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Portrait Prof. Claudia Traidl-Hoffmann
Helmholtz Munich | ©Micha Pawlitzki Photography

Claudia Traidl-Hoffmann: A sought-after expert

Awards & Grants, IEM,

Claudia Traidl-Hoffmann was newly appointed to the German Advisory Council on Global Change (WBGU) by the German Federal Cabinet on December 21, 2022. Since the summer of 2022, she has also been a member of the „Environmental Public Health” commission of the Robert Koch Institute (RKI).

Traidl-Hoffmann, an environmental physician, represents the field of medicine on the nine-member WBGU panel to which she has been appointed. The WBGU produces scientific analyses, concepts, and solutions for global sustainability through independent and interdisciplinary work. The focus is on the dialogue with politics, society, and international organizations in order to make ways for a major transformation visible. Claudia Traidl-Hoffmann succeeds Sabine Gabrysch, who left the WBGU for health reasons. Sabine Gabrysch: “I have very much enjoyed working in this wonderfully interdisciplinary group of experts and I am incredibly sorry that I can no longer do so. Unfortunately, this happened before we completed our expert report on Planetary Health, which is very close to my heart. But I am glad that WBGU has been able to find a strong successor who combines health expertise with a planetary perspective.”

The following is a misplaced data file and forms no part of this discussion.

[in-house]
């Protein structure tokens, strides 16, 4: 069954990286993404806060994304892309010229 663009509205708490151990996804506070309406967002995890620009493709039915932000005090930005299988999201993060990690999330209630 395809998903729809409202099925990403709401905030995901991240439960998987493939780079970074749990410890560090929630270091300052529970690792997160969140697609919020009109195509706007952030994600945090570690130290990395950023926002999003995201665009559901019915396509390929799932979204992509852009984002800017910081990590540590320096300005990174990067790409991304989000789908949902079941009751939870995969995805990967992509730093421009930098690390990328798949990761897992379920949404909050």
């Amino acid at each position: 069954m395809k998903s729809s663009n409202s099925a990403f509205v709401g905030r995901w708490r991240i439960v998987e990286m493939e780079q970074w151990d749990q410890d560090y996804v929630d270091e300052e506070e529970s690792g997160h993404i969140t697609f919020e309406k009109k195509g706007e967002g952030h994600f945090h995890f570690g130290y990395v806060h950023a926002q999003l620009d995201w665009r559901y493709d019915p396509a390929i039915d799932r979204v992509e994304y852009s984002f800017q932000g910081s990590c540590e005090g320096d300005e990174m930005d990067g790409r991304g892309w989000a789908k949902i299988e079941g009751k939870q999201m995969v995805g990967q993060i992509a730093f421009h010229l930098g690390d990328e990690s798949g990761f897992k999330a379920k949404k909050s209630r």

Claudia Traidl-Hoffmann was also appointed as a member of the “Environmental Public Health” commission of the RKI. The term of office is four years. The task of the commission is to advise the RKI and the Federal Environment Agency on current issues in the field of environment and health as well as environmental medicine. The commission consists of a multidisciplinary team of seventeen recognized experts from the field of public health science, environmental epidemiology and environmental medicine.

Medical scientist Claudia Traidl-Hoffmann is Director of the Institute of Environmental Medicine at Helmholtz Munich and holds the Chair of Environmental Medicine at the University of Augsburg. With her work, Traidl-Hoffmann seeks to understand which environmental factors make us ill and which protective factors from the environment keep us healthy. Her focus is on diseases that occur more frequently or show more severe symptoms due to the effects of climate change. The clinical focus is on chronic inflammatory diseases, such as allergies and atopic dermatitis. The overall goal of her work is the prevention and therapy of environmental diseases and the climate resilience of the healthcare system.